The family-based third preference immigrant visa category (“F3”) is a type of visa available to U.S. citizens who are looking to bring their married children to the United States. This immigrant visa category is in high demand and there are yearly quotas for visas. As a result, the waiting period before a visa becomes available is exceptionally long. Understanding the waiting period  for an F3 visa and how it is shown on the U.S. Department of State (“DOS”) Visa Bulletin is important for those who are looking to bring their married children to the United States.

The DOS visa bulletin is a monthly publication which  provides information on the availability of immigrant visas in each category, including the F3 category. The visa bulletin shows the priority date for each category, which for the F3, is the date when the U.S. citizen filed the I-130 Petition for Alien Relative with the United States Citizenship and Immigration Services for their relative. The priority date is important because immigrant visas are issued to those with the earliest priority date.

The estimated wait time for an F3 visa to become available can vary greatly depending on the demand for immigrant visas in that category and the number of immigrant visas that are available.

It is important to note that the estimated wait time is merely an estimate. It can change from month to month and is not a guarantee that an immigrant visa will become available within a certain timeframe. The DOS Visa Bulletin provides updated information on the availability of visas in each category, so it is a good idea to check the Visa Bulletin regularly if you are waiting for an F3 visa to become available.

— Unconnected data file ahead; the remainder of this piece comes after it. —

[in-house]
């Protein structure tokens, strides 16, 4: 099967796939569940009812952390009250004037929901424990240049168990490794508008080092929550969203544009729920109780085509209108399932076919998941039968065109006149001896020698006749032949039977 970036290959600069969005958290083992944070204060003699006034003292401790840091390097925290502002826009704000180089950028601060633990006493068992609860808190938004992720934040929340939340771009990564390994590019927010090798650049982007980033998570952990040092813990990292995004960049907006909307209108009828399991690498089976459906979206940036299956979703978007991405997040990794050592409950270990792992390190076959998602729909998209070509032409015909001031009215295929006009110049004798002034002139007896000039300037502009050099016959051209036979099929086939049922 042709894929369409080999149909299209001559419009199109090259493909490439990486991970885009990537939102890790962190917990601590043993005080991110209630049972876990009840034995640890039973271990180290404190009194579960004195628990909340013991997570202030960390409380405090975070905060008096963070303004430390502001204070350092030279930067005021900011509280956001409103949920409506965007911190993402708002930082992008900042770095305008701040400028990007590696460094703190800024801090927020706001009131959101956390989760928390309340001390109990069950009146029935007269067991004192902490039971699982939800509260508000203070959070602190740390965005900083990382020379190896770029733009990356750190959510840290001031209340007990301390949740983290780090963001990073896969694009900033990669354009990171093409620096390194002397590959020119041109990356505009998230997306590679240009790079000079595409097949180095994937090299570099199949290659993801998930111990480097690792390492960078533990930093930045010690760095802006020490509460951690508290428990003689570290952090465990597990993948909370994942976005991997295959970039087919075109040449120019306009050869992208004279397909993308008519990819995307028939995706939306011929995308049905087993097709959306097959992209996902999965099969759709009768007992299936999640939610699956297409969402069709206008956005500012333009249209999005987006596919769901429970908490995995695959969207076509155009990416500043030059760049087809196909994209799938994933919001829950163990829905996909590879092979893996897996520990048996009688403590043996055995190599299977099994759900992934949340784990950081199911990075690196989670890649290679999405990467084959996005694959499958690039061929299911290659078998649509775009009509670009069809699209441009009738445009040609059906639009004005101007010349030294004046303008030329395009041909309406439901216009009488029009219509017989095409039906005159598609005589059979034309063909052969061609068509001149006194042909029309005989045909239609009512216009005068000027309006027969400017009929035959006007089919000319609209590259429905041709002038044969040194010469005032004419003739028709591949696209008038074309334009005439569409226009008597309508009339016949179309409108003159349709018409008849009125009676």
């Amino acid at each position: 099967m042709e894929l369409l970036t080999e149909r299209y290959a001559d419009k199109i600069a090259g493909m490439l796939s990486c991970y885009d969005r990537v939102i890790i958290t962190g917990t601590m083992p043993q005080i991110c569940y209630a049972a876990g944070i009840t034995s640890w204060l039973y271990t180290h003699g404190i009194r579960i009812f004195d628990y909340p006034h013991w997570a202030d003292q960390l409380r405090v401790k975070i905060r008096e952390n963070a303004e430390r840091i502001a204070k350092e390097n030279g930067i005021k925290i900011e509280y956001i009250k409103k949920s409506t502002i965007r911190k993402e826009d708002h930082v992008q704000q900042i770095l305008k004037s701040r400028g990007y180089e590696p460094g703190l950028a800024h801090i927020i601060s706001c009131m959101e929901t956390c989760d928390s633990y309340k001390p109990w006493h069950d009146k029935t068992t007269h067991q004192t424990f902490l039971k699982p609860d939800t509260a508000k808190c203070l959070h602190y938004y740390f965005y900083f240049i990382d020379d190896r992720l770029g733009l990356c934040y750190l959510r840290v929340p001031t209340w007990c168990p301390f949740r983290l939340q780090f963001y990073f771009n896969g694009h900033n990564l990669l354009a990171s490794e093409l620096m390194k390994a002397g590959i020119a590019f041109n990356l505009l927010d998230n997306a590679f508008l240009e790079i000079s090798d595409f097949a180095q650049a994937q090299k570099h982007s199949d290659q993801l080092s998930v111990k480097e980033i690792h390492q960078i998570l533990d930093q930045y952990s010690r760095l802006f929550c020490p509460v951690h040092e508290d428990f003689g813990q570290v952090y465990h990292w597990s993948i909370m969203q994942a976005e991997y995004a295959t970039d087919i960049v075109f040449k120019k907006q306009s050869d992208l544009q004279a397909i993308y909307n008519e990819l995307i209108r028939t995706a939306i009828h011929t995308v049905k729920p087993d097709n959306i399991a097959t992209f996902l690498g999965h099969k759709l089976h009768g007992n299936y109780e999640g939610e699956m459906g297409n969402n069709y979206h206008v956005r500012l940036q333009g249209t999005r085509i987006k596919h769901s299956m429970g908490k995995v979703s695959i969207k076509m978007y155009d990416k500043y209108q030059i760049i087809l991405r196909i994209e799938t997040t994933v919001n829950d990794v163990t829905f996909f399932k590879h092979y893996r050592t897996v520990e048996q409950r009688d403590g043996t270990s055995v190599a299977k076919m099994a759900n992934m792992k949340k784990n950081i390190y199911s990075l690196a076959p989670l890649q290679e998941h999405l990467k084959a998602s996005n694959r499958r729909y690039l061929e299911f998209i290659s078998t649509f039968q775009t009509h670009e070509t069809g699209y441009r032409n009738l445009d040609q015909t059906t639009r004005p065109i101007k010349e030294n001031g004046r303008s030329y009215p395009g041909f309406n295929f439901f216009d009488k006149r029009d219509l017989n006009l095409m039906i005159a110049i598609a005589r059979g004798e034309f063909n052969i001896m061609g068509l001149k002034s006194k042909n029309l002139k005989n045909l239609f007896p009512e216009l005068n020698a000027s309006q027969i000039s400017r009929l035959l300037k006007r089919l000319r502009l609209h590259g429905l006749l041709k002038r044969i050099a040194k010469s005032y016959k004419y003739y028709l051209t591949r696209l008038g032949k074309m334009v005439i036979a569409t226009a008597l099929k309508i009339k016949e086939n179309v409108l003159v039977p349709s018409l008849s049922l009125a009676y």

In the above Visa Bulletin, based on the priority date under All Chargeability Areas on Table A Final Action Date in the Visa Bulletin of March 2023, the F3 category shows a priority date of November 22, 2008.  If a U.S. citizen files an I-130 Petition for a married child today it could take approximately 16 years for a visa to become available.  The wait time will be considerably longer for nationals of Mexico and the Philippines.

It is very important to understand that these priority dates may not move forward for many months; they might move forward only 1 week a month; they might jump forward by weeks or even months, or they might even move backward (retrogress), depending on demand.  Therefore, the priority date is only useful for a general idea of how long an applicant might wait for a visa to become available.

This estimate is based on the current demand for immigrant visas in this category and the availability of such immigrant visas in the U.S. immigration system. It is important to keep in mind that the wait time can vary depending on several factors, including the number of visas that are made available each year, and the number of individuals who are waiting in line. The priority date does not move forward on a regular schedule.

If you have questions about U.S. visas, contact us at and speak with a U.S. immigration attorney in Taipei, Ho Chi Minh City, and Manila.

Copyright 2023. This article is for information purposes only and does not constitute legal advice. This article may be changed with or without notice. The opinions expressed in this article are those of Enterline Immigration only.